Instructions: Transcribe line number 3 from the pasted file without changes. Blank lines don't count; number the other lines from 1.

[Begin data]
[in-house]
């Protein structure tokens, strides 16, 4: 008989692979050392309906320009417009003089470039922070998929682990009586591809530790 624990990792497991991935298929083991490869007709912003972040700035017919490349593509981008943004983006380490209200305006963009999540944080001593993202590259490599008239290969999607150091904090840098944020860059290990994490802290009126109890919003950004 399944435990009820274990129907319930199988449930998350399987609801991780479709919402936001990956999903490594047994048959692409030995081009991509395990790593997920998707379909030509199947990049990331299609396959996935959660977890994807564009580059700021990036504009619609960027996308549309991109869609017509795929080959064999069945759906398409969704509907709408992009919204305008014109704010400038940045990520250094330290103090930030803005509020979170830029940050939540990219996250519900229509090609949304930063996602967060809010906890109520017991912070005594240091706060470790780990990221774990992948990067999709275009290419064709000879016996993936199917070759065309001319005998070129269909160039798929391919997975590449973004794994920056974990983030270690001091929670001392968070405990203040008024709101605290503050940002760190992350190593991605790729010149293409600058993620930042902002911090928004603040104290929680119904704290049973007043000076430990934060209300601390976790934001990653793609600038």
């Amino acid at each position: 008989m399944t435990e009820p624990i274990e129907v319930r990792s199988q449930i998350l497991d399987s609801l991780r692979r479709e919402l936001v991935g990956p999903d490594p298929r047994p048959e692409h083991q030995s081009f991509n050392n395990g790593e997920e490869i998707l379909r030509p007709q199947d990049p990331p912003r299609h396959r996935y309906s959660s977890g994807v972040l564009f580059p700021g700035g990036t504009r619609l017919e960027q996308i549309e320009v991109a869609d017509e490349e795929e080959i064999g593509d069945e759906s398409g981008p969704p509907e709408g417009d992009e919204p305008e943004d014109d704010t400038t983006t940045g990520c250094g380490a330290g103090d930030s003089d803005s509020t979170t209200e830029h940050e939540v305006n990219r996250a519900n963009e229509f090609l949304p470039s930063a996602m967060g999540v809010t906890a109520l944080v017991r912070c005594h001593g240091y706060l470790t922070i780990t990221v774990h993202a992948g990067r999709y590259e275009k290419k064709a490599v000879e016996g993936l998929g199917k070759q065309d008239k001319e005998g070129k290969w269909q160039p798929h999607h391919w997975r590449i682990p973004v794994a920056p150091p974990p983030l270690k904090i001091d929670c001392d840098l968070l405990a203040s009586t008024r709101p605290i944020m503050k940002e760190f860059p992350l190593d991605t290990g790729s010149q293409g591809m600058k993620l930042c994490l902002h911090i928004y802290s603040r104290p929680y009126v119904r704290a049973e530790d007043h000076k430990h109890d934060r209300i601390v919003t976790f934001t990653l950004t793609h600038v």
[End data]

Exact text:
């Amino acid at each position: 008989m399944t435990e009820p624990i274990e129907v319930r990792s199988q449930i998350l497991d399987s609801l991780r692979r479709e919402l936001v991935g990956p999903d490594p298929r047994p048959e692409h083991q030995s081009f991509n050392n395990g790593e997920e490869i998707l379909r030509p007709q199947d990049p990331p912003r299609h396959r996935y309906s959660s977890g994807v972040l564009f580059p700021g700035g990036t504009r619609l017919e960027q996308i549309e320009v991109a869609d017509e490349e795929e080959i064999g593509d069945e759906s398409g981008p969704p509907e709408g417009d992009e919204p305008e943004d014109d704010t400038t983006t940045g990520c250094g380490a330290g103090d930030s003089d803005s509020t979170t209200e830029h940050e939540v305006n990219r996250a519900n963009e229509f090609l949304p470039s930063a996602m967060g999540v809010t906890a109520l944080v017991r912070c005594h001593g240091y706060l470790t922070i780990t990221v774990h993202a992948g990067r999709y590259e275009k290419k064709a490599v000879e016996g993936l998929g199917k070759q065309d008239k001319e005998g070129k290969w269909q160039p798929h999607h391919w997975r590449i682990p973004v794994a920056p150091p974990p983030l270690k904090i001091d929670c001392d840098l968070l405990a203040s009586t008024r709101p605290i944020m503050k940002e760190f860059p992350l190593d991605t290990g790729s010149q293409g591809m600058k993620l930042c994490l902002h911090i928004y802290s603040r104290p929680y009126v119904r704290a049973e530790d007043h000076k430990h109890d934060r209300i601390v919003t976790f934001t990653l950004t793609h600038v």